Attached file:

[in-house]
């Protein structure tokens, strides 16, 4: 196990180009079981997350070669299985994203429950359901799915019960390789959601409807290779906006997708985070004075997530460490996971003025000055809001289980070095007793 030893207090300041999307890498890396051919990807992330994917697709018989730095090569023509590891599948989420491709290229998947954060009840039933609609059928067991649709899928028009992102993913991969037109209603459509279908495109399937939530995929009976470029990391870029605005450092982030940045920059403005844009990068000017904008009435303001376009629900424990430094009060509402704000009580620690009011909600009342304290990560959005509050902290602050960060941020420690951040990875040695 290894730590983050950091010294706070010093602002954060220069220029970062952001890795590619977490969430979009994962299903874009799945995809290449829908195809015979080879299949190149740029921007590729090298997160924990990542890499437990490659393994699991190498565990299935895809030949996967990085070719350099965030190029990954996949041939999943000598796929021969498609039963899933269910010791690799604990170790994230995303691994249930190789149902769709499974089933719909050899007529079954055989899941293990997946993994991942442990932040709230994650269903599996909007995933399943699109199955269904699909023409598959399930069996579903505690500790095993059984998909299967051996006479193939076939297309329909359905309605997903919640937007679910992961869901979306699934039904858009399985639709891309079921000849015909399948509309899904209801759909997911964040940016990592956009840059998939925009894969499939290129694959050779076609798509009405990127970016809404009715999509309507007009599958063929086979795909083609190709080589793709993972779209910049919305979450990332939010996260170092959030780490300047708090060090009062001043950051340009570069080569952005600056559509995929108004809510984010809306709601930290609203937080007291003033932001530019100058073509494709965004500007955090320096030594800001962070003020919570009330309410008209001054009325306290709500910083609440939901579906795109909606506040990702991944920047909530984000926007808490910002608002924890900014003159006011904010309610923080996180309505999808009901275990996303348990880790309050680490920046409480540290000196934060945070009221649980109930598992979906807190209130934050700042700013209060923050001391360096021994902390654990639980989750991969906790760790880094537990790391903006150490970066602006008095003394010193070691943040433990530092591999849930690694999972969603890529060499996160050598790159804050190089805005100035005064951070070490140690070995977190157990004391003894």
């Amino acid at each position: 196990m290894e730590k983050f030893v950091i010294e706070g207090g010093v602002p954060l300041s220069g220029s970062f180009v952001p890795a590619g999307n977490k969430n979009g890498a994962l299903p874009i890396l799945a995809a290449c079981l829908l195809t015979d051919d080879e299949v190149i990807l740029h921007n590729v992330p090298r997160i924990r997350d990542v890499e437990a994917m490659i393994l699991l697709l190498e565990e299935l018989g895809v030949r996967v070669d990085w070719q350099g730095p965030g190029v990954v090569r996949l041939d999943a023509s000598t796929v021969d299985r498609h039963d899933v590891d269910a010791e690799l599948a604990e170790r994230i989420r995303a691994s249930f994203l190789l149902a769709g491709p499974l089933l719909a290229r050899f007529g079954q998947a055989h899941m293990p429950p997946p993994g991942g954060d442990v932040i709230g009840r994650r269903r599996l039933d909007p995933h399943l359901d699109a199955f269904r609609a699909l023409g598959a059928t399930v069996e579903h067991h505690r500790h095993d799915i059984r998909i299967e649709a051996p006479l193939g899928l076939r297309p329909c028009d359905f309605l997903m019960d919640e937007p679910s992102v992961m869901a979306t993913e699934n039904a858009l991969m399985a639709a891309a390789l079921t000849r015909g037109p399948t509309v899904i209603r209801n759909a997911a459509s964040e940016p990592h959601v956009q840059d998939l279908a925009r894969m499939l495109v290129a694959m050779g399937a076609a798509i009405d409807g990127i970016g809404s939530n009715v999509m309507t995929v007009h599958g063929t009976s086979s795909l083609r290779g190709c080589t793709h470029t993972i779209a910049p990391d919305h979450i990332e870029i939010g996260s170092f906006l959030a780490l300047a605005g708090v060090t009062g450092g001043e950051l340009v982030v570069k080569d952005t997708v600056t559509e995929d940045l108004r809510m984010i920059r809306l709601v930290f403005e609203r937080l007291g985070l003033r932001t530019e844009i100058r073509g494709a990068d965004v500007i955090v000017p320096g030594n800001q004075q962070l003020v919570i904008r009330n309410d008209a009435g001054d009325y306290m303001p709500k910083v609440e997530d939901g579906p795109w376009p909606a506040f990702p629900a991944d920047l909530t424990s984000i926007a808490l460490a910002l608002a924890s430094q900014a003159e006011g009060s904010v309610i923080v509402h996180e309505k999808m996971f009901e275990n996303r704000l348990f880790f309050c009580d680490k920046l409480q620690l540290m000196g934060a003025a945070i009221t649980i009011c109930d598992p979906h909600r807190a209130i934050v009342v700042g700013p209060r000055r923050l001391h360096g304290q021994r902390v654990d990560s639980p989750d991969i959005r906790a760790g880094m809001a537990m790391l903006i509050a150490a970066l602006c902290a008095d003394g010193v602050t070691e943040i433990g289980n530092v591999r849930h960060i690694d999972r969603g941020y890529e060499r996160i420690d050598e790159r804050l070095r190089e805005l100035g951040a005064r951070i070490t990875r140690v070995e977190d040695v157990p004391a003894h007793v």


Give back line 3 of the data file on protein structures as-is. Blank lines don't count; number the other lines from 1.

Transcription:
């Amino acid at each position: 196990m290894e730590k983050f030893v950091i010294e706070g207090g010093v602002p954060l300041s220069g220029s970062f180009v952001p890795a590619g999307n977490k969430n979009g890498a994962l299903p874009i890396l799945a995809a290449c079981l829908l195809t015979d051919d080879e299949v190149i990807l740029h921007n590729v992330p090298r997160i924990r997350d990542v890499e437990a994917m490659i393994l699991l697709l190498e565990e299935l018989g895809v030949r996967v070669d990085w070719q350099g730095p965030g190029v990954v090569r996949l041939d999943a023509s000598t796929v021969d299985r498609h039963d899933v590891d269910a010791e690799l599948a604990e170790r994230i989420r995303a691994s249930f994203l190789l149902a769709g491709p499974l089933l719909a290229r050899f007529g079954q998947a055989h899941m293990p429950p997946p993994g991942g954060d442990v932040i709230g009840r994650r269903r599996l039933d909007p995933h399943l359901d699109a199955f269904r609609a699909l023409g598959a059928t399930v069996e579903h067991h505690r500790h095993d799915i059984r998909i299967e649709a051996p006479l193939g899928l076939r297309p329909c028009d359905f309605l997903m019960d919640e937007p679910s992102v992961m869901a979306t993913e699934n039904a858009l991969m399985a639709a891309a390789l079921t000849r015909g037109p399948t509309v899904i209603r209801n759909a997911a459509s964040e940016p990592h959601v956009q840059d998939l279908a925009r894969m499939l495109v290129a694959m050779g399937a076609a798509i009405d409807g990127i970016g809404s939530n009715v999509m309507t995929v007009h599958g063929t009976s086979s795909l083609r290779g190709c080589t793709h470029t993972i779209a910049p990391d919305h979450i990332e870029i939010g996260s170092f906006l959030a780490l300047a605005g708090v060090t009062g450092g001043e950051l340009v982030v570069k080569d952005t997708v600056t559509e995929d940045l108004r809510m984010i920059r809306l709601v930290f403005e609203r937080l007291g985070l003033r932001t530019e844009i100058r073509g494709a990068d965004v500007i955090v000017p320096g030594n800001q004075q962070l003020v919570i904008r009330n309410d008209a009435g001054d009325y306290m303001p709500k910083v609440e997530d939901g579906p795109w376009p909606a506040f990702p629900a991944d920047l909530t424990s984000i926007a808490l460490a910002l608002a924890s430094q900014a003159e006011g009060s904010v309610i923080v509402h996180e309505k999808m996971f009901e275990n996303r704000l348990f880790f309050c009580d680490k920046l409480q620690l540290m000196g934060a003025a945070i009221t649980i009011c109930d598992p979906h909600r807190a209130i934050v009342v700042g700013p209060r000055r923050l001391h360096g304290q021994r902390v654990d990560s639980p989750d991969i959005r906790a760790g880094m809001a537990m790391l903006i509050a150490a970066l602006c902290a008095d003394g010193v602050t070691e943040i433990g289980n530092v591999r849930h960060i690694d999972r969603g941020y890529e060499r996160i420690d050598e790159r804050l070095r190089e805005l100035g951040a005064r951070i070490t990875r140690v070995e977190d040695v157990p004391a003894h007793v």